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dc.contributor.authorMallick, Rishaven_US
dc.contributor.authorHubbard, Judithen_US
dc.contributor.authorLindsey, Eric Ostromen_US
dc.contributor.authorBradley, Kyleen_US
dc.contributor.authorMoore, James Daniel Paulen_US
dc.contributor.authorAhsan, Aktarulen_US
dc.contributor.authorAlam, A. K. M. Khorsheden_US
dc.contributor.authorHill, Emma M.en_US
dc.identifier.citationMallick, R., Hubbard, J., Lindsey, E. O., Bradley, K., Moore, J. D. P., Ahsan, A., Alam, A. K. M. K. & Hill, E. M. (2020). Subduction initiation and the rise of the Shillong Plateau. Earth and Planetary Science Letters, 543, 116351-.
dc.description.abstractDiscrepancies between geodetically and geologically estimated thrust fault slip rates are generally viewed as a methodological problem. Even when slip rate is steady over geological time, a discrepancy may exist because each method is sensitive to different deformation processes. However, this offers a tool to estimate the partitioning of convergence between footwall and hanging wall deformation, and therefore a way to discriminate among orogenic styles. Here we investigate one such discrepancy for the Shillong Plateau, a basement-cored contractional orogen within the Himalayan foreland basin. Using a regional block model to explain the modern geodetic velocity field and explicit uncertainty analysis of the geologic rates, we show that this discrepancy cannot be reconciled simply by invoking uncertainties in individual methods. Our results indicate that the Shillong Plateau is not an ongoing forward break of the Bhutan Himalayas, as was believed until recently. Instead, the observed inter-plate convergence and plateau uplift in this region may be driven primarily by an attempt of the negatively buoyant Indian passive margin lithosphere (the Surma Basin), south of the plateau, to initiate subduction. As a result, the uplift history of the plateau, which constrains the geologic rate, is significantly lower than expected given the geodetic convergence rate. We propose that this convergence is largely accommodated by the transport of the footwall into the mantle. This geodynamic scenario has important regional seismotectonic implications: (1) the cold and brittle sinking passive margin may have enabled the deep extent (∼30 km) and therefore large magnitude of the MW 8+ Shillong Earthquake of 1897; (2) the collapse of the Indian lithosphere into the mantle may have created the anomalously deep (∼20 km) Surma Basin; and (3) this subsidence may also drive accelerated post-Miocene westward propagation of the Indo-Burman Wedge. We propose that the Shillong Plateau is the only modern example of passive margin collapse, and can serve as a natural laboratory to study the earliest phase of subduction.en_US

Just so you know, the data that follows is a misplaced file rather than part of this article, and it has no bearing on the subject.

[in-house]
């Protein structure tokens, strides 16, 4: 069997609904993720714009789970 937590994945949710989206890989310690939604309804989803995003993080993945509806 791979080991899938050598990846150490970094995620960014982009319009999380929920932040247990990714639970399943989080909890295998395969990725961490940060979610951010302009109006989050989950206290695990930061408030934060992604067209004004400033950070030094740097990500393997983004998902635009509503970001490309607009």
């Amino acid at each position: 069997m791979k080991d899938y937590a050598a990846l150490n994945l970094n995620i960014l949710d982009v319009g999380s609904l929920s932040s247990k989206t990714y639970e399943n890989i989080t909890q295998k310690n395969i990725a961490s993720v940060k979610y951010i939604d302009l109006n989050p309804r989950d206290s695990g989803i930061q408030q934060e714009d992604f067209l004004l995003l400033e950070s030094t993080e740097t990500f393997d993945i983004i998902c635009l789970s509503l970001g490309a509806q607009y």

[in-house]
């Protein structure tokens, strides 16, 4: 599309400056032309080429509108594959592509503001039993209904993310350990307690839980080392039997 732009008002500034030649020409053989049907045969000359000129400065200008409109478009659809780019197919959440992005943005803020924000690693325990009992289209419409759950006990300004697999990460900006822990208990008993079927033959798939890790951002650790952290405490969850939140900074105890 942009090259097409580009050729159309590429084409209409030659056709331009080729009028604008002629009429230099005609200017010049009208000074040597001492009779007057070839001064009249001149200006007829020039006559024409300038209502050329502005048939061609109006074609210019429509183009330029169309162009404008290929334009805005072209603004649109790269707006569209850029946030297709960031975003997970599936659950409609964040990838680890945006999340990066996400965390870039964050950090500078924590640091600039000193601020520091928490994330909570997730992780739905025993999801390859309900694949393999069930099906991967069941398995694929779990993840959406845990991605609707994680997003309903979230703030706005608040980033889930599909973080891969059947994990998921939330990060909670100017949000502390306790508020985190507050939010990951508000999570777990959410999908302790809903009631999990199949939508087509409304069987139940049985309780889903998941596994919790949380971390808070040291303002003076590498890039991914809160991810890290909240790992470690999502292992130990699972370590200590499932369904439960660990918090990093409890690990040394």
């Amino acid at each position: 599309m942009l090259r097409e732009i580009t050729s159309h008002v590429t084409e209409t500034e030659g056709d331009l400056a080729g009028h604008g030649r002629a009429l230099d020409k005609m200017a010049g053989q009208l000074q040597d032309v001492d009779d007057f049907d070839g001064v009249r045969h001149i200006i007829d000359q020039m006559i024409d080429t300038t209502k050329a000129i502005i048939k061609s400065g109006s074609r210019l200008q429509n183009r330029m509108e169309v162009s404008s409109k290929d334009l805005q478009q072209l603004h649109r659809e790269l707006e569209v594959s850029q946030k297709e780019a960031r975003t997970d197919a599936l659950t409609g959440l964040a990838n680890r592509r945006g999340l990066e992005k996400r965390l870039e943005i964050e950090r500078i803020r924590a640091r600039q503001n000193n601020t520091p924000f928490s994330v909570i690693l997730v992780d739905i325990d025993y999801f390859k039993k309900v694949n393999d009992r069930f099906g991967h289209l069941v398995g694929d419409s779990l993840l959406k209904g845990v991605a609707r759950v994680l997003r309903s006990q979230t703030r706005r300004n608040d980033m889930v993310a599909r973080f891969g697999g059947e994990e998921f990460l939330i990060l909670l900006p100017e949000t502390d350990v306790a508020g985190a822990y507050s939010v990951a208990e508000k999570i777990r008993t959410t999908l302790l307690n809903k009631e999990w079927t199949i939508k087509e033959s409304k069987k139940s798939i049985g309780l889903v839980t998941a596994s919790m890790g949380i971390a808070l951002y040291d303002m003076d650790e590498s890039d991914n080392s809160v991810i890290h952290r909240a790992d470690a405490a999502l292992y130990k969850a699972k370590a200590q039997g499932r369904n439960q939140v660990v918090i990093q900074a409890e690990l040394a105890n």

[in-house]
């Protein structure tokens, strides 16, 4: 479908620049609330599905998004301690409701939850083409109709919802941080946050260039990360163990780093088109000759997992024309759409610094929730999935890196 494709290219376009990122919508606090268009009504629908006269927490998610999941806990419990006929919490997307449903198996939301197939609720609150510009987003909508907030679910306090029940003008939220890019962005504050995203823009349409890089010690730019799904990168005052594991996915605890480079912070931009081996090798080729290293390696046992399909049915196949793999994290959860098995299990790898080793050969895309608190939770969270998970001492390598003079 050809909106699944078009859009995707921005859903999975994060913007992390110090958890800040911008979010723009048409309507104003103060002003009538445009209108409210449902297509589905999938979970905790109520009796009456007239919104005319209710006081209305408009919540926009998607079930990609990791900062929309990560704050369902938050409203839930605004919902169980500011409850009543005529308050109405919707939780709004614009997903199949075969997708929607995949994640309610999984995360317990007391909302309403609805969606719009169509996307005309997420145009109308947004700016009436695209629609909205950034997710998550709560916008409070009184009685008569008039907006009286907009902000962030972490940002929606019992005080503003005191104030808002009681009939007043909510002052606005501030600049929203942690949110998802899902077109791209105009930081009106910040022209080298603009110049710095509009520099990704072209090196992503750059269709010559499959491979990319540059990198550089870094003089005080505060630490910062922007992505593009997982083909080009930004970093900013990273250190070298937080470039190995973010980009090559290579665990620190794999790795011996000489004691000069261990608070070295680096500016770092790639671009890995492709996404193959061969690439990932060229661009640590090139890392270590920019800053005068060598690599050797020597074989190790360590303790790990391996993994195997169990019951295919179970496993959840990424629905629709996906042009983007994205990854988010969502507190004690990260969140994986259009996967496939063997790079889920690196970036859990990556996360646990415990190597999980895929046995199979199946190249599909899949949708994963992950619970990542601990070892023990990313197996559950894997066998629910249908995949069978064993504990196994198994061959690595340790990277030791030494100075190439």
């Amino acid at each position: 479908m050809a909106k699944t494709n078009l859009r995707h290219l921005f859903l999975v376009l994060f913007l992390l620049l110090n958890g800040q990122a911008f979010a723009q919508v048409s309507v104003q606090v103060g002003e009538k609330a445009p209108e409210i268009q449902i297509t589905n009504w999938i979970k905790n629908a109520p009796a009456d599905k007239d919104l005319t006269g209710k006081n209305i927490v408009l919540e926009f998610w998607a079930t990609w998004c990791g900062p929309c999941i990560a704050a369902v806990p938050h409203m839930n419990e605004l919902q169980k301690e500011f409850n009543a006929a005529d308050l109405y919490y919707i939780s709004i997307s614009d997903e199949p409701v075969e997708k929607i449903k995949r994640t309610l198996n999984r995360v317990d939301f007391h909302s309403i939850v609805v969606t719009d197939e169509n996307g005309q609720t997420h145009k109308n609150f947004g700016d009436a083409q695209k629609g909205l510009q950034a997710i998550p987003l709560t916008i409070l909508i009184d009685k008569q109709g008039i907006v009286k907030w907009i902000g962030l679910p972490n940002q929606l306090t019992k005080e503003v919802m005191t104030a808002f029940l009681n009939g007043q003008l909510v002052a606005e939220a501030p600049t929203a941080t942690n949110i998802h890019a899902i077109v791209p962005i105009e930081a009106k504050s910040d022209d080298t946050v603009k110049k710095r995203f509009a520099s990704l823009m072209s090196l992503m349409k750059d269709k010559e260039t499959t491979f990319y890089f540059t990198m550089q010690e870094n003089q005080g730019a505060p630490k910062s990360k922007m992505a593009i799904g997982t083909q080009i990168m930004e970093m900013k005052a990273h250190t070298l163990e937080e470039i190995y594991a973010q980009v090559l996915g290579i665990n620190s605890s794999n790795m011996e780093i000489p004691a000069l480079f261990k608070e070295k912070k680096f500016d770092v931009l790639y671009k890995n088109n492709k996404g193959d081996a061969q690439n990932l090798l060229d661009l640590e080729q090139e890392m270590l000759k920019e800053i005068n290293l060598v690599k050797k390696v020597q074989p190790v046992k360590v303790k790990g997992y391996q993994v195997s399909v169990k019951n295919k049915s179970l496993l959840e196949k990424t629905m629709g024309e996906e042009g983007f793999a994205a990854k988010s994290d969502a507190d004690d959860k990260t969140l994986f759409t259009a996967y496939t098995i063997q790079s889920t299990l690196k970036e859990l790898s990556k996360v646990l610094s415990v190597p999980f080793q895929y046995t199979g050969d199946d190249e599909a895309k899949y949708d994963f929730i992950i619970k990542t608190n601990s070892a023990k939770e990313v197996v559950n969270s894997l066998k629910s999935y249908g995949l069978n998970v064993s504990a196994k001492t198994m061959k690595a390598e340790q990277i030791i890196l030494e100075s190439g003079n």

dc.description.sponsorshipMinistry of Education (MOE)en_US
dc.description.sponsorshipNanyang Technological Universityen_US
dc.description.sponsorshipNational Research Foundation (NRF)en_US
dc.relation.ispartofEarth and Planetary Science Lettersen_US
dc.rights© 2020 The Author(s). Published by Elsevier B.V. This is an open access article under the CC BY-NC-ND license (
dc.subjectScience::Geology::Structural geologyen_US
dc.titleSubduction initiation and the rise of the Shillong Plateauen_US
dc.typeJournal Articleen
dc.contributor.schoolAsian School of the Environmenten_US
dc.contributor.researchEarth Observatory of Singaporeen_US
dc.description.versionPublished versionen_US
dc.subject.keywordsActive Tectonicsen_US
dc.subject.keywordsGeodesy Geologyen_US
dc.description.acknowledgementThis research was supported by the Earth Observatory of Singapore and the National Research Foundation Singapore and the Singapore Ministry of Education under the Research Centres of Excellence initiative, and by a Singapore National Research Foundation Investigatorship awarded to EMH (Proposal ID NRF2018NRF-NRFI001-21).en_US
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